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With planning, change at church can be chaos-free, speaker says

RIDGECREST, N.C. (BP)–Human beings are born for change — they just don’t know it.
“We are risk-takers. We learn to walk without worrying about falling,” Bob Sheffield told a group of church leaders attending the National Conference for Church Leadership at Ridgecrest (N.C.) Baptist Conference Center June 26-29.
But before long, humans learn to fear change and the challenges it brings, said Sheffield, a consultant in the pastor-staff leadership department at LifeWay Christian Resources of the Southern Baptist Convention who led a two-session workshop on “Leading Change Without Causing Chaos.”
“We learn early to be conservative. Nobody accepts change equally well. The young can be just as provincial in resisting change as older people.”
Consequently, Sheffield said, it is up to church leaders to ease members into a significant transformation when it becomes necessary.
“Certain changes cause a great deal of problems in the church,” he said. “You need to get in touch with the basic ways you can be a leader of change without causing chaos.”
But first, Sheffield said, leaders must examine some unhealthy approaches to change that should be avoided.
A common approach to change among leaders, Sheffield said, is the “Ostrich Syndrome, sticking your head in the sand and pretending it’s not happening. “That not only will not avoid chaos, it will create it,” he said.
Leaders might also attempt to force the change. “When leaders force change, people don’t get aboard. If they don’t own it, they blame others if it goes down the tubes.”
Often, leaders “will announce change and hope for the best” or, equally wrong, they will tell the congregation “they know what’s best” for the church and instigate change with no discussion.
Sheffield said it is necessary to get the church to buy into change.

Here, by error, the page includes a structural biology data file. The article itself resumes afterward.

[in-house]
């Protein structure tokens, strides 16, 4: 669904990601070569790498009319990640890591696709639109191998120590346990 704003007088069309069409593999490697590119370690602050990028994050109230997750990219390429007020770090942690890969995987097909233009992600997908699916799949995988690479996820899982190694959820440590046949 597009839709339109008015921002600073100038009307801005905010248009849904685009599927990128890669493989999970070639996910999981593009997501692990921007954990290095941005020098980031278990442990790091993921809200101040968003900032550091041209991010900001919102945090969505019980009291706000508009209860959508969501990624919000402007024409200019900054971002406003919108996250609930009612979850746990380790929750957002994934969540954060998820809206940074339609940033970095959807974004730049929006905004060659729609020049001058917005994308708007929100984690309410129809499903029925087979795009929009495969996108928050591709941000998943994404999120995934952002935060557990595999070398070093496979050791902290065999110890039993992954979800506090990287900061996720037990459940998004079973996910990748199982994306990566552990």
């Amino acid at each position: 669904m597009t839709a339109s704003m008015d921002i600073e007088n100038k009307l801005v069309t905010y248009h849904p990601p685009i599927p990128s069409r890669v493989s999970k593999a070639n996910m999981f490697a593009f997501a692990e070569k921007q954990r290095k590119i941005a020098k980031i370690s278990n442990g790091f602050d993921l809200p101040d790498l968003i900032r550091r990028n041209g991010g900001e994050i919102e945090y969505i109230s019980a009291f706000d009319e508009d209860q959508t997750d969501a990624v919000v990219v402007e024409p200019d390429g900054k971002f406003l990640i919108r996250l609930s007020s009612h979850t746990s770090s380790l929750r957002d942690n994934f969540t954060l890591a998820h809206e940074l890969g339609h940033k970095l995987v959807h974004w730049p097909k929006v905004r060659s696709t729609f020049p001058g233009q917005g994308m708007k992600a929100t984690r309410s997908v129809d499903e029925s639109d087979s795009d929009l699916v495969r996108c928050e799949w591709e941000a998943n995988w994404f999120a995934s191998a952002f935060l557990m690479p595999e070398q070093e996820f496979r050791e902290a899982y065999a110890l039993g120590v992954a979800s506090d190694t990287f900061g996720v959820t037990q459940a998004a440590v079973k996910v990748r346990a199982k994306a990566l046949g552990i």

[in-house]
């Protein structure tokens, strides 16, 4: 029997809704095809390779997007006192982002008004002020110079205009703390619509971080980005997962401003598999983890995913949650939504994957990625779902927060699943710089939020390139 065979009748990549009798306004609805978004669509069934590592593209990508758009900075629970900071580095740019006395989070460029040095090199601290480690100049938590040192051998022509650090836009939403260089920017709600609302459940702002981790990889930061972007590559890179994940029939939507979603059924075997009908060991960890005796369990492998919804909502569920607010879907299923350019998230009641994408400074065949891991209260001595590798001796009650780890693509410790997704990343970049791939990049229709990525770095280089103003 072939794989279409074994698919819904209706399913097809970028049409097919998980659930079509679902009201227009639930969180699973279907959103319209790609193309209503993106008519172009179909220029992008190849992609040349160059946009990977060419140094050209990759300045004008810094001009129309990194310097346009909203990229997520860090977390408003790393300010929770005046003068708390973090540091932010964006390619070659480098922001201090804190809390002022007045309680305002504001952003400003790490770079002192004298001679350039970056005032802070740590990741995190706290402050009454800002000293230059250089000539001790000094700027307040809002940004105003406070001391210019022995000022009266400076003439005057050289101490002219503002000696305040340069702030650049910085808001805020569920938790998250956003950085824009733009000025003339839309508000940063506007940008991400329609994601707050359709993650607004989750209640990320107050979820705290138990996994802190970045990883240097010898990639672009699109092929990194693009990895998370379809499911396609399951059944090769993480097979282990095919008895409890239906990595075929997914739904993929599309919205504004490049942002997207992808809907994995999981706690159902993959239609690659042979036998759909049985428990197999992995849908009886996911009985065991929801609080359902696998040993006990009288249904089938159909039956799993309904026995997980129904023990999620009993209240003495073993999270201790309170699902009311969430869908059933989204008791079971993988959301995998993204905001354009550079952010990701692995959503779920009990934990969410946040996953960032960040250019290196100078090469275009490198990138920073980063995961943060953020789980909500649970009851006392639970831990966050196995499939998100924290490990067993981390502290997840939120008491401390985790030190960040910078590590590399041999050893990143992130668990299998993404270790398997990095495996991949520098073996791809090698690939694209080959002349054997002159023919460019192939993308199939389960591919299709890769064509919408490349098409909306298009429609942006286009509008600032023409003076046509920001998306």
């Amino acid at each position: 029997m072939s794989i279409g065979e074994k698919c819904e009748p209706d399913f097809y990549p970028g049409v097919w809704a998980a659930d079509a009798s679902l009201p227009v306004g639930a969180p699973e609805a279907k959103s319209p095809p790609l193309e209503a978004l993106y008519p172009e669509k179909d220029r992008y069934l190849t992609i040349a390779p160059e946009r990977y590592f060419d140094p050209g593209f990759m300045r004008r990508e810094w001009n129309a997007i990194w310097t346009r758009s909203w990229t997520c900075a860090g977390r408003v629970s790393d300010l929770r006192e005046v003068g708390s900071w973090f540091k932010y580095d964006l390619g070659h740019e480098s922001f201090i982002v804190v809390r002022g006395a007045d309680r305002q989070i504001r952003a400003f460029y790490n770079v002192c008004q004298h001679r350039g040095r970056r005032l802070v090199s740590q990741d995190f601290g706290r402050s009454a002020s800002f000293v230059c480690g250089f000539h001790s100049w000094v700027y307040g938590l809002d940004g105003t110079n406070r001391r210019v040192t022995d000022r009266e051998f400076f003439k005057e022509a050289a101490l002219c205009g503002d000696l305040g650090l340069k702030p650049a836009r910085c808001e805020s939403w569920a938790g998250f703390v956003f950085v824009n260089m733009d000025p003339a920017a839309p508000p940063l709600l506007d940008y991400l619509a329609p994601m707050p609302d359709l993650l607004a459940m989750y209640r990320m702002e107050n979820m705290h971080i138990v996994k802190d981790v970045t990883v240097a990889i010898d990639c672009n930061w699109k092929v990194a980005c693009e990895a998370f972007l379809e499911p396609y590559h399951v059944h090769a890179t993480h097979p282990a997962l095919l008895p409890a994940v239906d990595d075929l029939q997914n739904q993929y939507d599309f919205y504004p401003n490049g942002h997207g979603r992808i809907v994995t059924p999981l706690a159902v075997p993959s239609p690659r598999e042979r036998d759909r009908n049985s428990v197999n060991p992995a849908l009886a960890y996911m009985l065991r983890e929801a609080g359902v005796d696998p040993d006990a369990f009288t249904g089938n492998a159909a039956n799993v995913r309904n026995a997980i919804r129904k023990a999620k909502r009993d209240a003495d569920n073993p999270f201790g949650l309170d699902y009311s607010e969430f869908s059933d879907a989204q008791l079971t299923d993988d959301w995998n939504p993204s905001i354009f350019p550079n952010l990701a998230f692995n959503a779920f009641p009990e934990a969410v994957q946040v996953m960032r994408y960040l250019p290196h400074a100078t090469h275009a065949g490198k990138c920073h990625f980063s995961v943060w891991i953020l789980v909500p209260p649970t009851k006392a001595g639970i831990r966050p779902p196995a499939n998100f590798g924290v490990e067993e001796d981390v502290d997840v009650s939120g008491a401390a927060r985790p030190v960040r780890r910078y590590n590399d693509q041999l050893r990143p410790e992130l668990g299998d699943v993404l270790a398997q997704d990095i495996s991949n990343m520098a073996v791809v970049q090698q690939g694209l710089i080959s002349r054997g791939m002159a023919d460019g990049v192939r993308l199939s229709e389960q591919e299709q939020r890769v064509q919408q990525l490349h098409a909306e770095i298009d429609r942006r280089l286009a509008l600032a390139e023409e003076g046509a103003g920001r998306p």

“You have to train people to do things differently. With strategic planning, you can bring people along with you.”
He said if the church gets involved in creating a mission and vision statement for its future, members will get personally involved in change. For change to take place within a church without major disruptions or chaos, Sheffield said members must first pray for God’s guidance and seek a God-sized vision.
“If we can accomplish our vision without God’s help, it’s too small,” he said.
Change is worth the energy it takes, Sheffield said, when it is done to set new goals, adapt new methods for carrying out a church’s mission, change outdated behaviors or beliefs, correct or update organization and procedure, include more people in the mission of the church and involve the church in current reality.
Likewise, it is more accepted when it is understood; when the people help create it; when it doesn’t threaten anyone’s security; when it comes from goals previously established; when it follows a series of successful changes; and when too much change hasn’t already taken place within the church.
Whenever a church is about to undergo significant changes, opposition will probably be put forth by some church members, Sheffield said. If leaders know some of the reasons why people resist change, he said, they can be prepared to counteract it.
Sheffield listed some reasons people resist change:
1. They have no felt need or see no sense in it. “Your felt need doesn’t translate into some one else’s felt need.”
2. They prefer the status quo. “We get comfortable within our own mess. We’re more comfortable even though we’re uncomfortable. It’s better than the alternative — fear.”
3. It’s just the culture of the congregation. “Some congregations do not prefer change. Some will circle their wagons when they realize the culture is about to change.”
4. They have no sense of vision.
5. They have vested interest in the current culture. “When the church changes or starts to grow, the power center changes.”
6. They distrust leadership. “People will resist change if they don’t trust the leadership.”
7. They have temperament differences. “Some people can just take more change than others.
8. They fear the complexity of change.
9. They have different worldviews than those of the change agents.
10. They are self-centered. “They resist change because they didn’t think about it.”
Other reasons people resist change, Sheffield said, are because they fear the unknown, they fear failure, they fear power struggles and they fear a sense of loss of control.
Resistance to change has its place, Sheffield acknowledged.
For example, resistance can clarify purpose, communication and plans.
“It makes people stop to look at the purpose and whether they are communicating that purpose clearly. It helps us re-evaluate our plans — and to double check ourselves.”
National Conference for Church Leadership ’98 was sponsored by LifeWay Christian Resources.

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  • Terri Lackey